Car build by Williams' Jonathan FinchIt’s car build time at Williams F1 at present so the team’s factory at Grove is a hive of activity as design and manufacturing turn their complete attention to getting next season’s car ready. Dedicated to ensuring the complex process that is car build is run efficiently, effectively and in accordance with strict timelines is our Car Build Manager, Jonathan Finch.
Jonathan, when does a car build traditionally begin?
"As with most Formula One teams, a significant amount of investigative work has already been undertaken by the Aerodynamics Department and a small team of designers before car build commences, but generally car build starts in August and runs through to the end of the following February."
So the process actually starts before the prevailing season is over?
"Yes, and one of the biggest challenges in Formula One is achieving the correct balance between developing the current car to remain competitive and at the same time remain focused on next season’s car. The car build phase straddles the end of the current season, when teams are often fighting for position within the Championship, and also the closed season winter testing phase either side of Christmas."
Why is that? Surely concentrating on the season in hand is more important?
"During the car build phase, the wind tunnel, R&D, design, production and car build activities are heavily overlapped. This is a necessity driven by the need to produce a complete car from scratch in approximately 20 weeks. There is simply not enough time to design all of the parts, test them and to then put them into production. If we were to adopt this way of working it would take nearly 40 weeks to produce a new car."
Once the car is launched, there’s plenty of work still to be done before the first race, isn’t there?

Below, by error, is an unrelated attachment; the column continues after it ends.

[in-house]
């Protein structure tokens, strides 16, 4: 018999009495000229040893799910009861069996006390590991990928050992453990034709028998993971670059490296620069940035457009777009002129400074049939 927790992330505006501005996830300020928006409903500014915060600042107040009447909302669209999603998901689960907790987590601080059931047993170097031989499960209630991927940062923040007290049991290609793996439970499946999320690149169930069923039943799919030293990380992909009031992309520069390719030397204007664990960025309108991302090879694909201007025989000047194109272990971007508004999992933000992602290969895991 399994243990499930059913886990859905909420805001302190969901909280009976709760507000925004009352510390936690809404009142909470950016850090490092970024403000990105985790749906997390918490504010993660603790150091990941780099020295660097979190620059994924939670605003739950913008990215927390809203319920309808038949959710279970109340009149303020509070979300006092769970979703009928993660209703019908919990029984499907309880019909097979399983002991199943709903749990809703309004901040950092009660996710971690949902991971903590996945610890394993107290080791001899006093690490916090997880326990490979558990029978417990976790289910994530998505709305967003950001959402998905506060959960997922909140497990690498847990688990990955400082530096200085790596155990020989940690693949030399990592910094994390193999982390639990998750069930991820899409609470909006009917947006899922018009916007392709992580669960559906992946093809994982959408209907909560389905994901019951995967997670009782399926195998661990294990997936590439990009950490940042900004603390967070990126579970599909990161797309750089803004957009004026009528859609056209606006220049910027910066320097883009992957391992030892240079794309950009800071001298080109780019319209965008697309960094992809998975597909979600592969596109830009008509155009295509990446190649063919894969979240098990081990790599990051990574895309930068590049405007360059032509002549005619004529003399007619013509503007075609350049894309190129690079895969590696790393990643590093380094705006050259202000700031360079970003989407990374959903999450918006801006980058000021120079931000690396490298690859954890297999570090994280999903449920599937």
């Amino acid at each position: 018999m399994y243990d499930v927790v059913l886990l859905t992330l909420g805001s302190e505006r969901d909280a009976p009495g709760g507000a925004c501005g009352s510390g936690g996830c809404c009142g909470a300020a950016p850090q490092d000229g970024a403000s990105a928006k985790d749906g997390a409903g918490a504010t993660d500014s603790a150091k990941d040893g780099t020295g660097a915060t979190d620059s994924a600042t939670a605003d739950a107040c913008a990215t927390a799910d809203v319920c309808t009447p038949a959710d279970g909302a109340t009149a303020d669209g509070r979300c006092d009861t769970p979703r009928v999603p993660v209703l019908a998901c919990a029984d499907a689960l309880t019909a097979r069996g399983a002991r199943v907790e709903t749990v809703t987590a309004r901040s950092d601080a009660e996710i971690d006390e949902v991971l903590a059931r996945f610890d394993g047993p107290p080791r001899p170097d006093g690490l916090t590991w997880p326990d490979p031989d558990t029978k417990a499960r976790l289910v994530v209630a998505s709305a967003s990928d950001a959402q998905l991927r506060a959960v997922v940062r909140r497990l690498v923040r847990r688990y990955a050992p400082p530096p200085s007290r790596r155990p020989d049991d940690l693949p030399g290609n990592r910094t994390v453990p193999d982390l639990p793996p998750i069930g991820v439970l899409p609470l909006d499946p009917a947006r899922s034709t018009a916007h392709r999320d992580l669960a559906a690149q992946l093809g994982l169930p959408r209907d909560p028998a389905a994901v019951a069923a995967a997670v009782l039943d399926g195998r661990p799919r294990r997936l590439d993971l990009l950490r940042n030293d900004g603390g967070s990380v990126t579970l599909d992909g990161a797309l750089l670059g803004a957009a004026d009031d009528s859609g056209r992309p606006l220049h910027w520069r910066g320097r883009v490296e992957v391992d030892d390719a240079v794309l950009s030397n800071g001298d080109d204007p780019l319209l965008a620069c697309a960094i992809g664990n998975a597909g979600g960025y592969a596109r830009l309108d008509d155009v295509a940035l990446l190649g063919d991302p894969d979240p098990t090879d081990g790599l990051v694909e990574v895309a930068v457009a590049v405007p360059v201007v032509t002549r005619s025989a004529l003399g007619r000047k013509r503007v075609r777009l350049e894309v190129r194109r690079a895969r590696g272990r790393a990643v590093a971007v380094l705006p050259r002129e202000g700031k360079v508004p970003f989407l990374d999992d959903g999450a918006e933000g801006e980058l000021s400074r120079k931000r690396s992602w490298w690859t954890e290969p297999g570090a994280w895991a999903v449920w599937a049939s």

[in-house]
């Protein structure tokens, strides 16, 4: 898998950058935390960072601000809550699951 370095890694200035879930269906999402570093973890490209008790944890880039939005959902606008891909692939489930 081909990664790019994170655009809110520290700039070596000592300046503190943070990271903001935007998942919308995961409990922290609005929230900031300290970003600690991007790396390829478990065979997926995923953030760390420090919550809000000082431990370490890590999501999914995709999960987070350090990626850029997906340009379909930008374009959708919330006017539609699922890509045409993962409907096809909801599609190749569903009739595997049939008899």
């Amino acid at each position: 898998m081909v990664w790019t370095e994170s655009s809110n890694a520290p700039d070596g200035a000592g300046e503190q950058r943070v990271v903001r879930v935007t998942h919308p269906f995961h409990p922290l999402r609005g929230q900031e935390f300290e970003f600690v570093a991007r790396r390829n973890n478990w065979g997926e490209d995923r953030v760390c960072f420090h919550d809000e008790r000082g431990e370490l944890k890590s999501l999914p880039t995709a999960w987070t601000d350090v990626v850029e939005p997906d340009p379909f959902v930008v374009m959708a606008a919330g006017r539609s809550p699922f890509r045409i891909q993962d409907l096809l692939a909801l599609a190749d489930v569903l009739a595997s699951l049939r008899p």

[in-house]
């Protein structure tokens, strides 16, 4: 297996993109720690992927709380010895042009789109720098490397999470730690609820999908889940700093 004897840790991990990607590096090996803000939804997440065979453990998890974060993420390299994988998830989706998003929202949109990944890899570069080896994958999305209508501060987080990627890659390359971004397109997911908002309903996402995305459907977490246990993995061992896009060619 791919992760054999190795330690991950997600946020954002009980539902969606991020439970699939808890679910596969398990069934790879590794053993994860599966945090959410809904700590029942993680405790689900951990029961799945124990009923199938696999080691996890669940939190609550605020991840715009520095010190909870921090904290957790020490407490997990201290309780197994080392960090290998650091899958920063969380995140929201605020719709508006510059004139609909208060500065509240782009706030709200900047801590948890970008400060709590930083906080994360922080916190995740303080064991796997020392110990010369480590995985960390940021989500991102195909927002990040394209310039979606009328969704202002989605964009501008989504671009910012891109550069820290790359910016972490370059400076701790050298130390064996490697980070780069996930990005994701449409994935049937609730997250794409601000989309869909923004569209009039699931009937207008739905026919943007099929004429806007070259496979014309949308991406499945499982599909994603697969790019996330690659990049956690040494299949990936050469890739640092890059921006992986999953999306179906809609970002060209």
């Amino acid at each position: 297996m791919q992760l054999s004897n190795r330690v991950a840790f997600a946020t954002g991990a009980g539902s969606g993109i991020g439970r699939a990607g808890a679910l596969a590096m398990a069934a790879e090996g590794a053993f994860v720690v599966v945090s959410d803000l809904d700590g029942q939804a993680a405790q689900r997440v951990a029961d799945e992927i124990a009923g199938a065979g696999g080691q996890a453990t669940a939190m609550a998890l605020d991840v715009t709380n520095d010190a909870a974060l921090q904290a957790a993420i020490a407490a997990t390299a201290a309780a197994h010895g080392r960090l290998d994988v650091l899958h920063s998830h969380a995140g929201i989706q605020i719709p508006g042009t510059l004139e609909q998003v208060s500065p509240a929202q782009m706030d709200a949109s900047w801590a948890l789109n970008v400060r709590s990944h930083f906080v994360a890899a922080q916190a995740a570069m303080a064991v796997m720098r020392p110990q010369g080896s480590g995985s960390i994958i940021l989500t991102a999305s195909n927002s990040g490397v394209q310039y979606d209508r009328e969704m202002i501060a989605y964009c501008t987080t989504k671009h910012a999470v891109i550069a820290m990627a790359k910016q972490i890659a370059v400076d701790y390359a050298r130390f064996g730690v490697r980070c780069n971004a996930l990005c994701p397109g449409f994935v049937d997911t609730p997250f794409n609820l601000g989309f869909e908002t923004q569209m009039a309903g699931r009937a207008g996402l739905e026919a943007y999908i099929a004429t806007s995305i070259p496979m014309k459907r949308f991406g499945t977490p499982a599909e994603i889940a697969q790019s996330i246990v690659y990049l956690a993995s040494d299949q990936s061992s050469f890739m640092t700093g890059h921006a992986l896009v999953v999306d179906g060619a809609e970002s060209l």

"Absolutely. Once we have launched the new car, there is no time to rest. The winter testing programme is intense and designed to develop the new car and iron out any problems which may arise. At the same time, the Aero and Design Departments are filtering through new designs and upgrade packages which have to be introduced during the winter testing phase, signed off on the track and then produced in volume to support the race programme. In addition, during this phase the production and car build departments are endeavouring to build four new cars to the latest specification which is continuously subject to evolution."
So, this time of year is essentially one of the team’s most demanding?
"For sure, car build is a challenging time. The winter testing phase after Christmas leading up to the first race is particularly demanding on the Test and Race Teams and the assembly areas that combine to build and test the cars. Generally there are six European tests during this time, quite often only separated by four or so days which leaves little time to address any issues and re-build the cars accordingly.
"During this phase, the introduction of new parts and upgrades relies heavily on co-ordinated and focused teams able to cope with demanding and constantly changing situations. The car build phase is an intense, and at the same time, prolonged period of activity for which its participants ultimately only have one goal and that is to produce the most competitive car they can, but it takes some steely determination to tolerate the long hours!"